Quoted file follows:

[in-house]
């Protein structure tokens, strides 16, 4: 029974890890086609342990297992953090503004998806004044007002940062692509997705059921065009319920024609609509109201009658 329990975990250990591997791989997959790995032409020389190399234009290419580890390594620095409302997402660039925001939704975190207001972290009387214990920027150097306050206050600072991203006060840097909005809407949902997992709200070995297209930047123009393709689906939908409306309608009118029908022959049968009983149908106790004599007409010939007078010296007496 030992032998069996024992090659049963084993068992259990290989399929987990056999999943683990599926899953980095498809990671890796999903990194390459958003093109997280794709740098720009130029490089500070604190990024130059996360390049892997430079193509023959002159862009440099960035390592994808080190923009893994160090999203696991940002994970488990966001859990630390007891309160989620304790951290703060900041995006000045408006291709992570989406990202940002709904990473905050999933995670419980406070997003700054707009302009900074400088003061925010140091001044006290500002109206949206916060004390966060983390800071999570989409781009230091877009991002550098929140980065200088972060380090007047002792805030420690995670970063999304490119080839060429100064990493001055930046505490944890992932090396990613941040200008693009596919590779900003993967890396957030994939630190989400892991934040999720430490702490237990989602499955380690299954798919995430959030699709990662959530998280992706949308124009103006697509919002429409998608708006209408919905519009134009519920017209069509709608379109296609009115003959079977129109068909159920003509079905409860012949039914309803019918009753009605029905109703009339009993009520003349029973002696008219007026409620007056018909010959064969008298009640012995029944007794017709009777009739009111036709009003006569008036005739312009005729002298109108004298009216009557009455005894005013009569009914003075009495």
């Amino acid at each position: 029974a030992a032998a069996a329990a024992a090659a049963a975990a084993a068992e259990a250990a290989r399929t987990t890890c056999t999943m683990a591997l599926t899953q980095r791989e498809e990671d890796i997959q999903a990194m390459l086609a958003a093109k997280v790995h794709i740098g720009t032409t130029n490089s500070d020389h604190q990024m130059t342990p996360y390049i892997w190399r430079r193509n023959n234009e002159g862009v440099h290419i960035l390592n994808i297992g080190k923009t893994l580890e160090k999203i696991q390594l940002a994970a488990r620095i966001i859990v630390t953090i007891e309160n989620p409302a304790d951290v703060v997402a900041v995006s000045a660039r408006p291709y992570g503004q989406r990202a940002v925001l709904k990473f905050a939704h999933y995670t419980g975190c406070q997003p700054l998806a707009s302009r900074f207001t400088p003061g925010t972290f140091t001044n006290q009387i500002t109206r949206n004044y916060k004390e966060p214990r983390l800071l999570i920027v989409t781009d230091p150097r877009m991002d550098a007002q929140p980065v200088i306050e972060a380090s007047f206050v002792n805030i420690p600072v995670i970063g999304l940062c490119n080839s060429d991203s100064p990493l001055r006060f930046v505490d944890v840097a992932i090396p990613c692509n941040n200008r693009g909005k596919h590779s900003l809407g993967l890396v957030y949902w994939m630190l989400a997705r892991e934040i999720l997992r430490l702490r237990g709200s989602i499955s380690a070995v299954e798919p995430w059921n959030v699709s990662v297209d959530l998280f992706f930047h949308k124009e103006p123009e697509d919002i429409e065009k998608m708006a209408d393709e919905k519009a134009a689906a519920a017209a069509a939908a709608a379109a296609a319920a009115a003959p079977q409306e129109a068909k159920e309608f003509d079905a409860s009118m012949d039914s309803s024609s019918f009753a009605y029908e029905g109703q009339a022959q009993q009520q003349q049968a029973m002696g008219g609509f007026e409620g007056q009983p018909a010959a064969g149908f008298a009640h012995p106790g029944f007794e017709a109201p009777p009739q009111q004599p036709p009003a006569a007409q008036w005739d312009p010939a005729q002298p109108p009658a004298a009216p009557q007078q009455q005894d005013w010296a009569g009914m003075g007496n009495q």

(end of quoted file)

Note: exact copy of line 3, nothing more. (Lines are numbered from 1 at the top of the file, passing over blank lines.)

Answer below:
């Amino acid at each position: 029974a030992a032998a069996a329990a024992a090659a049963a975990a084993a068992e259990a250990a290989r399929t987990t890890c056999t999943m683990a591997l599926t899953q980095r791989e498809e990671d890796i997959q999903a990194m390459l086609a958003a093109k997280v790995h794709i740098g720009t032409t130029n490089s500070d020389h604190q990024m130059t342990p996360y390049i892997w190399r430079r193509n023959n234009e002159g862009v440099h290419i960035l390592n994808i297992g080190k923009t893994l580890e160090k999203i696991q390594l940002a994970a488990r620095i966001i859990v630390t953090i007891e309160n989620p409302a304790d951290v703060v997402a900041v995006s000045a660039r408006p291709y992570g503004q989406r990202a940002v925001l709904k990473f905050a939704h999933y995670t419980g975190c406070q997003p700054l998806a707009s302009r900074f207001t400088p003061g925010t972290f140091t001044n006290q009387i500002t109206r949206n004044y916060k004390e966060p214990r983390l800071l999570i920027v989409t781009d230091p150097r877009m991002d550098a007002q929140p980065v200088i306050e972060a380090s007047f206050v002792n805030i420690p600072v995670i970063g999304l940062c490119n080839s060429d991203s100064p990493l001055r006060f930046v505490d944890v840097a992932i090396p990613c692509n941040n200008r693009g909005k596919h590779s900003l809407g993967l890396v957030y949902w994939m630190l989400a997705r892991e934040i999720l997992r430490l702490r237990g709200s989602i499955s380690a070995v299954e798919p995430w059921n959030v699709s990662v297209d959530l998280f992706f930047h949308k124009e103006p123009e697509d919002i429409e065009k998608m708006a209408d393709e919905k519009a134009a689906a519920a017209a069509a939908a709608a379109a296609a319920a009115a003959p079977q409306e129109a068909k159920e309608f003509d079905a409860s009118m012949d039914s309803s024609s019918f009753a009605y029908e029905g109703q009339a022959q009993q009520q003349q049968a029973m002696g008219g609509f007026e409620g007056q009983p018909a010959a064969g149908f008298a009640h012995p106790g029944f007794e017709a109201p009777p009739q009111q004599p036709p009003a006569a007409q008036w005739d312009p010939a005729q002298p109108p009658a004298a009216p009557q007078q009455q005894d005013w010296a009569g009914m003075g007496n009495q």